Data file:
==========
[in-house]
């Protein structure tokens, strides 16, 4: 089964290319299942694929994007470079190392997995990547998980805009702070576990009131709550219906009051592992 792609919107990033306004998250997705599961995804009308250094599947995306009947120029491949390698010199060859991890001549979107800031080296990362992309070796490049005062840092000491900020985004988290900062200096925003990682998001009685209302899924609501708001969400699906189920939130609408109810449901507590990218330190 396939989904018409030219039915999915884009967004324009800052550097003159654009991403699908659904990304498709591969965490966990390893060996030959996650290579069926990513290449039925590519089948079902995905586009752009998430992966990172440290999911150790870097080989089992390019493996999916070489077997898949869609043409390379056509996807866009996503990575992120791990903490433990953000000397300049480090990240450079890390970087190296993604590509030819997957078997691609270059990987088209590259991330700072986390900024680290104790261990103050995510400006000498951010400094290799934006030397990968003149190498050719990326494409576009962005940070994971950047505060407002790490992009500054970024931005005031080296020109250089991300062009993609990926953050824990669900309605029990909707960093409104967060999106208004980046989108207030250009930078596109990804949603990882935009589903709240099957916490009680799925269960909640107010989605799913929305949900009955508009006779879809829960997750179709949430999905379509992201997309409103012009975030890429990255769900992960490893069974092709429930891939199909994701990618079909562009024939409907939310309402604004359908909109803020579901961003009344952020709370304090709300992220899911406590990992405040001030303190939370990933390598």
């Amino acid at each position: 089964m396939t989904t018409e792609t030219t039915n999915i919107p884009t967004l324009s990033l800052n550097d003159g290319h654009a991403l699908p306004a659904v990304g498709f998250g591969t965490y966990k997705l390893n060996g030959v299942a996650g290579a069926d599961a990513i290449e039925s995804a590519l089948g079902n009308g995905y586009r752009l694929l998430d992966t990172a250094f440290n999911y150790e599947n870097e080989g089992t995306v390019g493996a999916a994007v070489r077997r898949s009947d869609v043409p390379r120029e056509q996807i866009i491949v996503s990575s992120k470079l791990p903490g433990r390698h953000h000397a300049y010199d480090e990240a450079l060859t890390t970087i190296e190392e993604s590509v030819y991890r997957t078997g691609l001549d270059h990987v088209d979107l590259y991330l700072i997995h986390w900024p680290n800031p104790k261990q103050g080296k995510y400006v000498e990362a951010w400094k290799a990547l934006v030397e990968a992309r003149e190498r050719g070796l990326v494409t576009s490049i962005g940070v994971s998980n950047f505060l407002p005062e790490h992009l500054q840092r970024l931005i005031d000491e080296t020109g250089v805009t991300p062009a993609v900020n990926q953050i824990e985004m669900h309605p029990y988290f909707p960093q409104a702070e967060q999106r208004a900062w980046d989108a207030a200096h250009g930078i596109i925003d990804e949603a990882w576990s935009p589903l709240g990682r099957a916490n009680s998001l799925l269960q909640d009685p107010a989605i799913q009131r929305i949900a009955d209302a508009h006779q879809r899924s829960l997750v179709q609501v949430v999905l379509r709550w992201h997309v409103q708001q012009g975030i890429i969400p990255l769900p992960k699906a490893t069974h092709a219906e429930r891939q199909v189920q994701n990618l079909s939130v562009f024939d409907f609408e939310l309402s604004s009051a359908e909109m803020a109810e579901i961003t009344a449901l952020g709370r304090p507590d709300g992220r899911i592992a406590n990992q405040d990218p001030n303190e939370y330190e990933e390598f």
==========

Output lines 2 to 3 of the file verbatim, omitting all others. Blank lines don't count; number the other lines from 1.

């Protein structure tokens, strides 16, 4: 089964290319299942694929994007470079190392997995990547998980805009702070576990009131709550219906009051592992 792609919107990033306004998250997705599961995804009308250094599947995306009947120029491949390698010199060859991890001549979107800031080296990362992309070796490049005062840092000491900020985004988290900062200096925003990682998001009685209302899924609501708001969400699906189920939130609408109810449901507590990218330190 396939989904018409030219039915999915884009967004324009800052550097003159654009991403699908659904990304498709591969965490966990390893060996030959996650290579069926990513290449039925590519089948079902995905586009752009998430992966990172440290999911150790870097080989089992390019493996999916070489077997898949869609043409390379056509996807866009996503990575992120791990903490433990953000000397300049480090990240450079890390970087190296993604590509030819997957078997691609270059990987088209590259991330700072986390900024680290104790261990103050995510400006000498951010400094290799934006030397990968003149190498050719990326494409576009962005940070994971950047505060407002790490992009500054970024931005005031080296020109250089991300062009993609990926953050824990669900309605029990909707960093409104967060999106208004980046989108207030250009930078596109990804949603990882935009589903709240099957916490009680799925269960909640107010989605799913929305949900009955508009006779879809829960997750179709949430999905379509992201997309409103012009975030890429990255769900992960490893069974092709429930891939199909994701990618079909562009024939409907939310309402604004359908909109803020579901961003009344952020709370304090709300992220899911406590990992405040001030303190939370990933390598």
């Amino acid at each position: 089964m396939t989904t018409e792609t030219t039915n999915i919107p884009t967004l324009s990033l800052n550097d003159g290319h654009a991403l699908p306004a659904v990304g498709f998250g591969t965490y966990k997705l390893n060996g030959v299942a996650g290579a069926d599961a990513i290449e039925s995804a590519l089948g079902n009308g995905y586009r752009l694929l998430d992966t990172a250094f440290n999911y150790e599947n870097e080989g089992t995306v390019g493996a999916a994007v070489r077997r898949s009947d869609v043409p390379r120029e056509q996807i866009i491949v996503s990575s992120k470079l791990p903490g433990r390698h953000h000397a300049y010199d480090e990240a450079l060859t890390t970087i190296e190392e993604s590509v030819y991890r997957t078997g691609l001549d270059h990987v088209d979107l590259y991330l700072i997995h986390w900024p680290n800031p104790k261990q103050g080296k995510y400006v000498e990362a951010w400094k290799a990547l934006v030397e990968a992309r003149e190498r050719g070796l990326v494409t576009s490049i962005g940070v994971s998980n950047f505060l407002p005062e790490h992009l500054q840092r970024l931005i005031d000491e080296t020109g250089v805009t991300p062009a993609v900020n990926q953050i824990e985004m669900h309605p029990y988290f909707p960093q409104a702070e967060q999106r208004a900062w980046d989108a207030a200096h250009g930078i596109i925003d990804e949603a990882w576990s935009p589903l709240g990682r099957a916490n009680s998001l799925l269960q909640d009685p107010a989605i799913q009131r929305i949900a009955d209302a508009h006779q879809r899924s829960l997750v179709q609501v949430v999905l379509r709550w992201h997309v409103q708001q012009g975030i890429i969400p990255l769900p992960k699906a490893t069974h092709a219906e429930r891939q199909v189920q994701n990618l079909s939130v562009f024939d409907f609408e939310l309402s604004s009051a359908e909109m803020a109810e579901i961003t009344a449901l952020g709370r304090p507590d709300g992220r899911i592992a406590n990992q405040d990218p001030n303190e939370y330190e990933e390598f």